A few years ago, I explored the idea of a healthcare marketplace model. At the time, I imagined it would be pretty difficult to build a true marketplace for several reasons: low frequency and high unpredictability of use (because thankfully, we’re not always sick), the monogamy issue (people prefer to stick to the same doctor once they find one), and most transactions are handled offline and won’t be captured by the platform.
These factors are just as valid today as they were back then. In fact, it seems that the common destiny for true healthcare marketplaces we’ve seen has been a directory of providers. However, Boris’s recent post on what exactly is a managed marketplace, as well as some recent conversations with entrepreneurs, have made me reflect on what might be possible.
Could a managed marketplace model work for healthcare? Maybe it starts off by serving basic health needs, then expands into more complex ones. In particular, I’ve been thinking about three key elements:
- Aggregate and curate supply
A managed marketplace can aggregate and curate a pool of providers. I could see the marketplace showing which physicians have last-minute openings – i.e. what types of doctors can patients see this afternoon? And this “available inventory” can be updated on a daily (or more frequent) basis. I can see this system working particularly well for non-complex cases from colds and flus to UTIs, and teeth cleaning to botox injections.
- Manage the pricing for services on the platform
In most cases, patients don’t necessarily want to haggle on pricing when it comes to healthcare. With that said, a “Priceline for healthcare” might not be a great UX for patients who likely don’t know how much a certain service or procedure should cost. In this sense, I think of the UX of Uber and Lyft, and its resulting success (i.e. both companies set the price for rides vs. the more Wild West feel of Sidecar where each driver set his or her own price). Perhaps a healthcare marketplace can manage and standardize the prices on its platform – and even advertise discounts when “inventory” is expiring (i.e. a provider needs to fill a few more slots for the day)?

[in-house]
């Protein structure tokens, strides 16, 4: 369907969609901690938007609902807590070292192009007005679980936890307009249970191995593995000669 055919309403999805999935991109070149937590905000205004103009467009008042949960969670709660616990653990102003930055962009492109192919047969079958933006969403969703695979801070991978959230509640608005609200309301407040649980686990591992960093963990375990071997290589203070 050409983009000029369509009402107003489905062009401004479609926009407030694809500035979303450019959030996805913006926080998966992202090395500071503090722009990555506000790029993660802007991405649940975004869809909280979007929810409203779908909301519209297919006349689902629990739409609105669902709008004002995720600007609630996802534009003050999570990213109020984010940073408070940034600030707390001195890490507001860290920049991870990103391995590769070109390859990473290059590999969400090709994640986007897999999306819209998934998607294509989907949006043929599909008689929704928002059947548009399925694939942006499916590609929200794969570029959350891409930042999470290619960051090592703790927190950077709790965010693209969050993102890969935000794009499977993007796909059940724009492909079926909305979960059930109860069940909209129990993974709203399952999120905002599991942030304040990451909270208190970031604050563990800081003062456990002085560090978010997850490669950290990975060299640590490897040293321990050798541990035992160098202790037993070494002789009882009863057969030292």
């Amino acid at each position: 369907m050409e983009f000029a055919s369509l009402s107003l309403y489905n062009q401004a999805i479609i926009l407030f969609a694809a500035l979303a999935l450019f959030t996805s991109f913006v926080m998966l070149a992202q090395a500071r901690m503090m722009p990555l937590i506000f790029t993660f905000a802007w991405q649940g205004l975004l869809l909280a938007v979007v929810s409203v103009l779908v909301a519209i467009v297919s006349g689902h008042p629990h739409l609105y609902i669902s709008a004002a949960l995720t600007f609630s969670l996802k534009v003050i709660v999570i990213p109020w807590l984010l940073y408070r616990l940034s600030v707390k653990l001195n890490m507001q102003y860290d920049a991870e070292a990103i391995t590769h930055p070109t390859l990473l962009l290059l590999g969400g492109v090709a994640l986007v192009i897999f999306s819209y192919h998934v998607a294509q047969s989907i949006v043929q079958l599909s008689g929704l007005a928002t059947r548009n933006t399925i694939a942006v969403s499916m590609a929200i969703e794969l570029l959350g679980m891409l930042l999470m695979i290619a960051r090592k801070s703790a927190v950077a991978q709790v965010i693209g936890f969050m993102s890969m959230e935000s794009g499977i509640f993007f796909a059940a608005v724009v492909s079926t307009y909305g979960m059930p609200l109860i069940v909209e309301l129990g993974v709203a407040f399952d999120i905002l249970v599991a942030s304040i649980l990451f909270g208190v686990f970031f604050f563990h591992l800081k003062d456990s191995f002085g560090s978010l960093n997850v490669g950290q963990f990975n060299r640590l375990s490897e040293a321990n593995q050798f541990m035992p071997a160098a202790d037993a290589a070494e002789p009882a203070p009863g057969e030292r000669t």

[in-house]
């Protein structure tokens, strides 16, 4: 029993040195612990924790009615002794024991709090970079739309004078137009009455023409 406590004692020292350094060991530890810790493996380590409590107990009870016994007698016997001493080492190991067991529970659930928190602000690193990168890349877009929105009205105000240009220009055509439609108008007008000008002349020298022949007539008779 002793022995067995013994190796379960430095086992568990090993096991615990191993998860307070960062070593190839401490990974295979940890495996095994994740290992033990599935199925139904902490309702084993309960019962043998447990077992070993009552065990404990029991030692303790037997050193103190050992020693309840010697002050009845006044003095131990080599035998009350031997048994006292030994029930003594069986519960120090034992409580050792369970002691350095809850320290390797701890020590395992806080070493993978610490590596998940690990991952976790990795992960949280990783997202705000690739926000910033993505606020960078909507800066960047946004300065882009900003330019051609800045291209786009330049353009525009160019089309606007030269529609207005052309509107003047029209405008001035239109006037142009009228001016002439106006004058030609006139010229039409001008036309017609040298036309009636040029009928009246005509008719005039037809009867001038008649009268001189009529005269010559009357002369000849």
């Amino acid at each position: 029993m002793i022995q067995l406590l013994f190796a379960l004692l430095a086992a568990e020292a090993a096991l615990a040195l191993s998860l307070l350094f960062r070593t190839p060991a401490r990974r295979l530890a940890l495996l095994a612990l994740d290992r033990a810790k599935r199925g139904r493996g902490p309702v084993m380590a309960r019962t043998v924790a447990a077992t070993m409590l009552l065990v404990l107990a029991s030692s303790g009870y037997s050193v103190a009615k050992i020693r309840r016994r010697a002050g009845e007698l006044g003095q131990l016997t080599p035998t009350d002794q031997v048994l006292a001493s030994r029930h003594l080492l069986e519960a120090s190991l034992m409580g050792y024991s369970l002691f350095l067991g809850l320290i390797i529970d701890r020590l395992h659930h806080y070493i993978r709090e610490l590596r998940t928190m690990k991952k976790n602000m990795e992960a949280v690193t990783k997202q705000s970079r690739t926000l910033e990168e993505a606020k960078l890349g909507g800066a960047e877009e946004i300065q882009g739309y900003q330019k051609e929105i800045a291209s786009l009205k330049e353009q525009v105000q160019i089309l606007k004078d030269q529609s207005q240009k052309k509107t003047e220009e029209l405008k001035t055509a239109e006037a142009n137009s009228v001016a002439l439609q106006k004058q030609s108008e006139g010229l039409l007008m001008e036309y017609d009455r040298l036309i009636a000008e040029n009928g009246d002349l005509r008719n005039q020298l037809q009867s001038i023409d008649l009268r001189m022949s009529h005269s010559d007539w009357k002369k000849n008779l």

- Connect the patient to the physician after the service is booked
When a marketplace standardizes the price of a service or procedure, patients won’t think to correlate it with quality if every physician is charging the same. As such, the marketplace can assign patients to available physicians, just as Uber/Lyft assigns riders to drivers. When there is no choice for specific supply, this can be advantageous for several reasons. First, it ensures that communication and transactions between patient and doctor remain on the network. This, in turn, might address the interoperability issue and poor data sharing – a big problem in healthcare. In addition, this model can reduce the chance of leakage since patients are more likely to associate the service with the marketplace brand, rather than an individual provider. And patients can always find a cheaper price going through the marketplace since supply is based on inventory that is expiring.
From here, once you have built a high quality network of physicians and won the mindshare and trust of patients, you can imagine the potential expansion into more complex cases and advance appointments. And perhaps, with this underlying network, you can even become a new type of insurance!
Now, a managed marketplace might not overcome all the challenges of scale, but it seems promising, and I think it has a strong potential to challenge the high cost of healthcare.
Is anyone else thinking about this business model? If so, we’d love to talk to you!